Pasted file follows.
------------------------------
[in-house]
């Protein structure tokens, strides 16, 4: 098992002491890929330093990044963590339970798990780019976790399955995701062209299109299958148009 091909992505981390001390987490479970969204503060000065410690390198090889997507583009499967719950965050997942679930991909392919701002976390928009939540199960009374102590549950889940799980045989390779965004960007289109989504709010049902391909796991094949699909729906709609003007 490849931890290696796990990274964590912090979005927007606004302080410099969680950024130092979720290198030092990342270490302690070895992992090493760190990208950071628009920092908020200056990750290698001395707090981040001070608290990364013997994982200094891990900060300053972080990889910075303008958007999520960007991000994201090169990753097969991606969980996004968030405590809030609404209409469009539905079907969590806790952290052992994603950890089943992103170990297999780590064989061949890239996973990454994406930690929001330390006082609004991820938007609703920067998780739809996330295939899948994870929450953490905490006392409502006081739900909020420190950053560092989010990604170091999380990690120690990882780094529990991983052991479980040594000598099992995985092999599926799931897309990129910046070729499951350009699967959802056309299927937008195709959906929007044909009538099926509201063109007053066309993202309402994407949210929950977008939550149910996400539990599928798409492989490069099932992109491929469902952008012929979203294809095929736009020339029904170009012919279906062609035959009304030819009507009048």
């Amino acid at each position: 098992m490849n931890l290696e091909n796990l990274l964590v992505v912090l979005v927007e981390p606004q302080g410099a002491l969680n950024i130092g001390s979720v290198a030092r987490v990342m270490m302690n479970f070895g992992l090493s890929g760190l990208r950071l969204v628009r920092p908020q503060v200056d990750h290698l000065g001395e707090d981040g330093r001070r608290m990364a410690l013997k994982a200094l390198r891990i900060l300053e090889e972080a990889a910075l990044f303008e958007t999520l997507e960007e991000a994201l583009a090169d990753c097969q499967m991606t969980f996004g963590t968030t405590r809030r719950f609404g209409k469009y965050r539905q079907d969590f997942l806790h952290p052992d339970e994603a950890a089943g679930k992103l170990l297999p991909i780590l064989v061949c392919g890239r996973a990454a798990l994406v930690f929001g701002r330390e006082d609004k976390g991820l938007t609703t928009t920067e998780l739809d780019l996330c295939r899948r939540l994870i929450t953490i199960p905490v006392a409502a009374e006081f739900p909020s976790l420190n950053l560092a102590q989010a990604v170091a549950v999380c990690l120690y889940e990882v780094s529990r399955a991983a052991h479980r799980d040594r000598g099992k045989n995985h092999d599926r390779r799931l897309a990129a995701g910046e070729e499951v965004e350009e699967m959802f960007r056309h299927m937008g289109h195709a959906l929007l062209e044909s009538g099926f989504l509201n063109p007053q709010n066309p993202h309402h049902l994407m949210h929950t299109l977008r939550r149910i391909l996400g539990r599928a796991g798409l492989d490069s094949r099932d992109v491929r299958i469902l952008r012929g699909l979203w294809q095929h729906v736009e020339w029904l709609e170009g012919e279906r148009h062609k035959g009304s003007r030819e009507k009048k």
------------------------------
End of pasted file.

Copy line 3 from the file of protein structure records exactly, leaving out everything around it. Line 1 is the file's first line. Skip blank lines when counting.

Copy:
């Amino acid at each position: 098992m490849n931890l290696e091909n796990l990274l964590v992505v912090l979005v927007e981390p606004q302080g410099a002491l969680n950024i130092g001390s979720v290198a030092r987490v990342m270490m302690n479970f070895g992992l090493s890929g760190l990208r950071l969204v628009r920092p908020q503060v200056d990750h290698l000065g001395e707090d981040g330093r001070r608290m990364a410690l013997k994982a200094l390198r891990i900060l300053e090889e972080a990889a910075l990044f303008e958007t999520l997507e960007e991000a994201l583009a090169d990753c097969q499967m991606t969980f996004g963590t968030t405590r809030r719950f609404g209409k469009y965050r539905q079907d969590f997942l806790h952290p052992d339970e994603a950890a089943g679930k992103l170990l297999p991909i780590l064989v061949c392919g890239r996973a990454a798990l994406v930690f929001g701002r330390e006082d609004k976390g991820l938007t609703t928009t920067e998780l739809d780019l996330c295939r899948r939540l994870i929450t953490i199960p905490v006392a409502a009374e006081f739900p909020s976790l420190n950053l560092a102590q989010a990604v170091a549950v999380c990690l120690y889940e990882v780094s529990r399955a991983a052991h479980r799980d040594r000598g099992k045989n995985h092999d599926r390779r799931l897309a990129a995701g910046e070729e499951v965004e350009e699967m959802f960007r056309h299927m937008g289109h195709a959906l929007l062209e044909s009538g099926f989504l509201n063109p007053q709010n066309p993202h309402h049902l994407m949210h929950t299109l977008r939550r149910i391909l996400g539990r599928a796991g798409l492989d490069s094949r099932d992109v491929r299958i469902l952008r012929g699909l979203w294809q095929h729906v736009e020339w029904l709609e170009g012919e279906r148009h062609k035959g009304s003007r030819e009507k009048k």